The fact that these welfare payments are “rights” instead of being paid according to necessity changes the number of people who receive them. This means that if you meet the defined criteria, you are entitled to payments such as minimum social benefits regardless of whether you really need it or not. In the minds of public officials, there is no room for individuality in this massive welfare state. According to them, “social rights” need to be objective and equal.
Through this system, you could receive “social payments” (for costs related to healthcare or housing benefits), “social services payments” (for services such as public transport), “financial aid” (reduced interest rates, loans, and grants), and you could accumulate payments from all these categories. As a result, many people have a financial incentive to live off benefits instead of going to work. This has led the government to also subsidize low-income households in order to keep people in work.
Benefits such as housing subsidies are completely indiscriminate of one’s financial situation, which means that poor people without work, poor people in work, as well as everyone else in France, is constantly on benefits. Worst of all, the most lucrative benefits are conditional on not being in work. This means that the monthly gains for a non-skilled worker to take on a part-time job are so low that he’s literally better off remaining unemployed.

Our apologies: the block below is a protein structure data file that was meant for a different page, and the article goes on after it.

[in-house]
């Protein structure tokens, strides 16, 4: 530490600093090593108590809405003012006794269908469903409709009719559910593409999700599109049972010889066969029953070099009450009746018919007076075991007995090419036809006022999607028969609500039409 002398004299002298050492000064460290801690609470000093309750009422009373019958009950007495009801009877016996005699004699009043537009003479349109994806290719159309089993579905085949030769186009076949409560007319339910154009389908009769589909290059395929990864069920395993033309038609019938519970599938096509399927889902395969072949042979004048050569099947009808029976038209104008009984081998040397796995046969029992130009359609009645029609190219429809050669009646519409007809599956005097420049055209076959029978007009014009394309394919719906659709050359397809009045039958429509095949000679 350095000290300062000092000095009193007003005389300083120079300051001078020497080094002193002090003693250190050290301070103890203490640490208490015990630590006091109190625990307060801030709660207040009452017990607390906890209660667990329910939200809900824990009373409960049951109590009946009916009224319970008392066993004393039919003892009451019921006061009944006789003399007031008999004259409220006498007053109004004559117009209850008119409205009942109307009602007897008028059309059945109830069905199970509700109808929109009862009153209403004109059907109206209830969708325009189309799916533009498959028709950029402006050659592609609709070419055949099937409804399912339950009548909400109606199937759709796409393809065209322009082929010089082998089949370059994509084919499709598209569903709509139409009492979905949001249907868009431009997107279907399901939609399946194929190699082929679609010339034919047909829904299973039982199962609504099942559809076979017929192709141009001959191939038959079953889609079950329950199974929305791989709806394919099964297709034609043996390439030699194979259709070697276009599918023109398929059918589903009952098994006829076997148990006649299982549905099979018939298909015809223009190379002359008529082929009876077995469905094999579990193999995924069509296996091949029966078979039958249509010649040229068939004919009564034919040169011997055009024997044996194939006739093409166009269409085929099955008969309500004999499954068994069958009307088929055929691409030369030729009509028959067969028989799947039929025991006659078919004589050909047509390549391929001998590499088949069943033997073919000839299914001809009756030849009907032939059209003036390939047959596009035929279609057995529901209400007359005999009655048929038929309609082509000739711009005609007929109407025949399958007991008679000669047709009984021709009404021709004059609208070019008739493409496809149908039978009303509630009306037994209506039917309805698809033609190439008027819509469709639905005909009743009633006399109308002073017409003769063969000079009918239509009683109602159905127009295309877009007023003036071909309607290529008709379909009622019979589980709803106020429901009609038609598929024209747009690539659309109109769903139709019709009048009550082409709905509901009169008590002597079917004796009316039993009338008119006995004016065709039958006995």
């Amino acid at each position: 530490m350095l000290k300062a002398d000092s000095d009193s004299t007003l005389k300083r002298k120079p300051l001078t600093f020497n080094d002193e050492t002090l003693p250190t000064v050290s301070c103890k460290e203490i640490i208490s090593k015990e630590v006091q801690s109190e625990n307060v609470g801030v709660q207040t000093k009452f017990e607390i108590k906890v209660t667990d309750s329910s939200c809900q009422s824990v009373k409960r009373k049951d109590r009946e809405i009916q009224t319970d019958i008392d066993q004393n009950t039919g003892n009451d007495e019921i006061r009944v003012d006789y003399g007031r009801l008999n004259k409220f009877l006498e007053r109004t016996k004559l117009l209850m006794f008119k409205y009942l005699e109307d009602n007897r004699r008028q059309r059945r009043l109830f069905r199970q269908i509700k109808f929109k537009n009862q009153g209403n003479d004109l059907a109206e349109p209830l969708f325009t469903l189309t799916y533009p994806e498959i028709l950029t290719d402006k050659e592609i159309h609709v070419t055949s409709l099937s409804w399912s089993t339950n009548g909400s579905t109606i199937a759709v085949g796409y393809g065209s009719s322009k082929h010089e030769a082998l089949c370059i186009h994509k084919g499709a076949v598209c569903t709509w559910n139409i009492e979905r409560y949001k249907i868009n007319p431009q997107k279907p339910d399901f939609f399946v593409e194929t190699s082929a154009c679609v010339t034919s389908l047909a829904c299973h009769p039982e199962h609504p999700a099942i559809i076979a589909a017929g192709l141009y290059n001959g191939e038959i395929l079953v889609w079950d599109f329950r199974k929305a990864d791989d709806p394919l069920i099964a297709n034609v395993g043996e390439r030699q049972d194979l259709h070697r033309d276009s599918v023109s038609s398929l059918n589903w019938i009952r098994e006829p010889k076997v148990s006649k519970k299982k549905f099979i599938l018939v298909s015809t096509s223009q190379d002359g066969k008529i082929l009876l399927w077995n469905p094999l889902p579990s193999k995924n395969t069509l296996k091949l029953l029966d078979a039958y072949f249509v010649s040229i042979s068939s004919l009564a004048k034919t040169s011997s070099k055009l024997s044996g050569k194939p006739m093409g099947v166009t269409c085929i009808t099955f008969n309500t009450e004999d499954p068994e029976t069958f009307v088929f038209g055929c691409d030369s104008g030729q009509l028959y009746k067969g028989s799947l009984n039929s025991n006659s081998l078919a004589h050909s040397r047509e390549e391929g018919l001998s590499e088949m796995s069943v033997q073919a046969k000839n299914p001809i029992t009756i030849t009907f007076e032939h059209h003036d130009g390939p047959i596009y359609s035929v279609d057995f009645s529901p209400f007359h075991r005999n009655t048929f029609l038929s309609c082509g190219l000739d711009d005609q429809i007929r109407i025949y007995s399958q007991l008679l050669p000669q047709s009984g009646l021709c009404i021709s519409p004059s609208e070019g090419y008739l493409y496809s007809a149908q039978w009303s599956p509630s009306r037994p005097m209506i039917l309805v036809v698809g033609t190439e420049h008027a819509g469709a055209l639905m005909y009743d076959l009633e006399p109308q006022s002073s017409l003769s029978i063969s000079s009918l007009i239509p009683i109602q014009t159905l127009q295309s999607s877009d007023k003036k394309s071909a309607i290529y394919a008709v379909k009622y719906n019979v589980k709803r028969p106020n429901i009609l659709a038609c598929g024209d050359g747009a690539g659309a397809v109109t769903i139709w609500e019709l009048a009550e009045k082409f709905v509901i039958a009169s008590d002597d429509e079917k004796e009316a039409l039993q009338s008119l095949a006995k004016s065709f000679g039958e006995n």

Macron doesn’t actually suggest a solution
Macron’s supporters currently jumping to his defense are arguing that yes, the system is not making people more prosperous. The left is outraged at his choice of words and would rather increase taxes to further fund France’s massive welfare state. In reality, there is a lot of steam being produced, but no reform. Macron wants to present his vision on possible changes for entitlements next month. I would make the following prediction: these changes will be purely cosmetic.
As he often does, Emmanuel Macron excels at making a clear-sighted and promising analysis of the problem, especially when it emboldens his supporters, including the IMF which considers him a leader of economic reform in Europe. However, his empty slogans about “improving education” as a solution to the problem are laughable at best. Education won’t do anything about the wrong incentives created by the large amounts of benefits people can claim.
I personally know this very well. Having lived in France for only three years, I cashed in €6,300 ($7,300) in housing subsidies that I did not need (though it did reimburse me for the extortionate levels of sales taxes in the country). If Macron wants to get rid of the perverse incentives created by these benefits, he needs to reduce them. There is no other way.
But there is little hope for actual reform. The same careful pragmatism that helped him be elected in the first place will also have him cower at the sight of union backlash against any significant reform.
That is, of course, if he is to actually suggest one.
This article was first published by the Foundation for Economic Education.
Pictures are Creative Commons.